Over 140 hectares of protection forest in south-central Vietnam is being destroyed to make way for a golf course, hotel and resort complex without the premier’s approval.
Administrators in Phu Yen Province had given the project the green light and encouraged the quick clearance of protection forest, only to later admit that it had not submitted a plan to the prime minister for approval as required by law.
The developers of the luxury projects have paid a total of VND7.3 billion (US$325,000) as compensation for destroying the forest.
Project of mass destruction
In April last year, aerial footage from a drone flown by one of Tuoi Tre (Youth) newspaper’s photojournalists over Phu Yen captured swaths of 20 meter high Australian pine trees covering an entire half-kilometer width of shoreline along Le Duan Street in the province’s Tuy Hoa City.
The trees formed a coastal forest that protected the city from sand and fierce winds coming from the sea.
One year later, as Tuoi Tre journalists revisited the area, what they captured was unsettling: the forest had disappeared, replaced with a golf course construction site bustling with workers and engineers.
At its entrance, a large billboard has been erected, announcing the golf course as part of a high-end tourist compound being developed by New City Vietnam Ltd.
According to materials available at the Phu Yen People’s Committee, the project covers 122 hectares and is among three areas approved by the administration to be turned into luxury resorts with capital investment close to $1 billion.
Throughout the vacant land that was once a lush pine forest, trunks of newly felled trees were still observable.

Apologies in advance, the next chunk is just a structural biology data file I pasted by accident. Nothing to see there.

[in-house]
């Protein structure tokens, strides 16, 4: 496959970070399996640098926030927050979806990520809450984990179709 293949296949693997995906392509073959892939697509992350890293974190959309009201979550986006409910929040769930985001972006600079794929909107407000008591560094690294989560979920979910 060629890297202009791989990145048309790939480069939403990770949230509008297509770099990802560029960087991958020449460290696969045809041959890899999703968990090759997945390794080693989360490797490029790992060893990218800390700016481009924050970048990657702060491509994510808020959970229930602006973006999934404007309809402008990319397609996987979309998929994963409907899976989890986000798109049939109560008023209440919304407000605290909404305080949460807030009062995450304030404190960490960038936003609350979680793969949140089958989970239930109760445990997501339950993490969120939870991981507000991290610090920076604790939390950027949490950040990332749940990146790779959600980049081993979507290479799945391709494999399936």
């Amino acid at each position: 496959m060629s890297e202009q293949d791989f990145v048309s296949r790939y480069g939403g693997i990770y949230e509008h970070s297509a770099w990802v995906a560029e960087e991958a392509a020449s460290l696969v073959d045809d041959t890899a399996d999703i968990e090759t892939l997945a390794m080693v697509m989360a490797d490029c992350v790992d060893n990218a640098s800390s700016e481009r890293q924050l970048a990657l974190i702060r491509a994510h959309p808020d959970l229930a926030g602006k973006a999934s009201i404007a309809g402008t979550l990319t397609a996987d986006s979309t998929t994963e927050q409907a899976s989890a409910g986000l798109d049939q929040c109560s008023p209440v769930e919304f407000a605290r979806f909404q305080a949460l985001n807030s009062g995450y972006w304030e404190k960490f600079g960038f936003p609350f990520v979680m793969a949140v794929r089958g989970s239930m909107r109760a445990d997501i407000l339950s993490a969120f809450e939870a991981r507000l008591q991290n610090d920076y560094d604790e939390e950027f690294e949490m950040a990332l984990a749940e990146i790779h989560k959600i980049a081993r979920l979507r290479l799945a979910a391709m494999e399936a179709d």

Bulldozers were operating at full capacity to build the golf course in time for a beauty pageant, slated to take place there in July.
The provincial administration has also approved New City’s request to hire 25 foreign experts, technicians and managers to work on the project until 2019.
On the neighboring piece of land opposite the golf course, an additional 20 hectares of forest has also been partially destroyed, ready to be transformed into a five-star luxury hotel and resort complex developed by local firm Sao Viet.
A cobblestone path has been paved from Le Duan Street out to the beach, decorated on each side with ornamental trees and artificial lakes.
Three hundred meters into the site, excavation works are underway for the construction of hotels, adjacent to massive logs scattered around the workers’ camps.
A video showing before-and-after aerial footage of the protection forest in Phu Yen Province. Clip: Tuoi Tre
$2,300 for one hectare of protection forest
According to Nguyen Manh Thi, chairman of the An Phu Commune in Tuy Hoa City, where the work is taking place, the combined area of the projects being developed by New City and Sao Viet is over 140 hectares.
The protection forest that needs to be cleared to make way for the projects was first planted in 1979, before being re-planted for additional strength in 2000, using funds from the Japan International Cooperation Agency, Thi said.
“The Australian pine tree forest here is about 16-17 years old, and plays a crucial role in preventing wind and sand from the ocean from approaching Tuy Hoa City,” Thi explained.
On October 19, 2016, the People’s Committee of Phu Yen, in a letter signed by its deputy chairman Nguyen Chi Hien, agreed to let New City pay a compensation sum instead of having to re-plant the forest they would destroy for their project.
The day after, New City suggested paying VND6.2 billion ($276,000) to clear 115.9 hectares of protection forest, which translates into VND53.7 million ($2,300) per hectare.